Paternity Problems

A man gets onto a tap-tap and finds the man sitting next to him crying. ‘What’s wrong?’ he asks. ‘Oh, I have just found out that I am not the father of the two children I have with my wife. After all these years of caring for them!’

‘Ah, I’m sorry my friend’ he says ‘but let me tell you something worse. I knew when I married my wife that I could not have children. Then she fell pregnant and I decided not to say anything, but accepted the baby as my own. Then she fell pregnant again. I did not say anything. When the fourth child came along I turned to my wife and said “Cherie, please, give me a chance!”’

This was the discussion with some of my Haitian colleagues over lunchtime one day this week. A recent change in the law here will mean that single mothers can now pressure absent fathers into providing financial support to their children.

It seems like a great idea, but the discussion revealed several complicating factors. DNA testing provides proof of paternity, but is an expensive process. Yet the mere threat of asking for a paternity test might push some absent fathers into responding and taking responsibility for the child they have fathered. If they think there will be legal consequences to their actions, it might provoke a response.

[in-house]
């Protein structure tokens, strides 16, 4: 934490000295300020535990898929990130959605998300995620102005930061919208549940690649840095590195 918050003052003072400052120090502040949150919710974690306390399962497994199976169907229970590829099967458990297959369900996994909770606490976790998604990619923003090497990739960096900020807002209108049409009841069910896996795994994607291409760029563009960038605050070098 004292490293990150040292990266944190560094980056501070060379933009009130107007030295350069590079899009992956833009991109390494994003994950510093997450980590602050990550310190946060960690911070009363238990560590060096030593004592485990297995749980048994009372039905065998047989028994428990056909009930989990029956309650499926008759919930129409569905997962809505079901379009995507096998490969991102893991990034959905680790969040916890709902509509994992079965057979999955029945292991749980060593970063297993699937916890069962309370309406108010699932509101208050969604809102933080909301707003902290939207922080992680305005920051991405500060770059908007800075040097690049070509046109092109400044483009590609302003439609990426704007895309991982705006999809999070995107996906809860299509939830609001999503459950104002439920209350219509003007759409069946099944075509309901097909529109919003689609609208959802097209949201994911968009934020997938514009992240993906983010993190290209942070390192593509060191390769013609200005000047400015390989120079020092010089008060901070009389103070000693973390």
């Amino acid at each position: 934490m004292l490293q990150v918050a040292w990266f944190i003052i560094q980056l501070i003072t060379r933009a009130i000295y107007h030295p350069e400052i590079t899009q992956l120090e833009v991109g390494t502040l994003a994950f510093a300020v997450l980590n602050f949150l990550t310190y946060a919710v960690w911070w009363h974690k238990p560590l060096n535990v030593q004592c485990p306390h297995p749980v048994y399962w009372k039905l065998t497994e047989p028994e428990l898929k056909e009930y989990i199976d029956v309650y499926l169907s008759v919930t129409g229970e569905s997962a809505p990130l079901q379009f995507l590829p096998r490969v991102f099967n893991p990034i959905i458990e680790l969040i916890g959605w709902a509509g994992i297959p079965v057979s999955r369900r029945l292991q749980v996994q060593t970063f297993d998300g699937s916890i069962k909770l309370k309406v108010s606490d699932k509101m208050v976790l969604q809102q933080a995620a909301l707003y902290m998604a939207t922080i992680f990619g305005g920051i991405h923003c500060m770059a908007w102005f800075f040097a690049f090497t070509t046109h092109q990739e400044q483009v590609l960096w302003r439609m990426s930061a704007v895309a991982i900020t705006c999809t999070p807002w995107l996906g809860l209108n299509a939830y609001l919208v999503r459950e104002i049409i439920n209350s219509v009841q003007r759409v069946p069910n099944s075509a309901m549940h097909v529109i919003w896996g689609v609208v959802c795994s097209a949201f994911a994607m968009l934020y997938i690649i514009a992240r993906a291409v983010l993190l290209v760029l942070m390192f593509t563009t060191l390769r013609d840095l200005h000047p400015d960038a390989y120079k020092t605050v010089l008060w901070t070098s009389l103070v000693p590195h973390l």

However the informal economy in Haiti counts for almost 85% of employment, and therefore makes it difficult to enforce legislation such as this. It may even discourage some from seeking formal employment if they feel they would lose a percentage of their salary in child support.

It was interesting to see the discussion go from challenging infidelity (both men and women) to the question of law enforcement in a country where there is constant tension between the parliament and the president, and even the police are losing respect for government authority.

It seems to come down to a lack of trust; lack of trust in the government to have the authority to enforce legislation; a lack of trust in a spouse to remain faithful. When there is no support or mutual respect, suspicion and mistrust reign, and attitudes become self-seeking and individualistic. The lack of trust has broken down relationships at all levels of society.

This lack of trust has been something I have been reflecting on over this last week, particularly after the events on Monday (see post Mob Justice) where vigilante justice highlighted the deeper mistrust of the justice system in this country. When systems fail and politicians abuse power, people lose faith in the system and turn to their own means of justice.

I don’t even know how you would begin to tackle such a deep-seated level of mistrust in society. One can only hope that courageous leaders at all levels of society; parents, teachers, businessmen, politicians, would have the confidence to be upright and confident leaders who would challenge corruption and suspicion and become role models for others to build up a better society. Is this idealistic? Probably. Is it impossible? I hope not.


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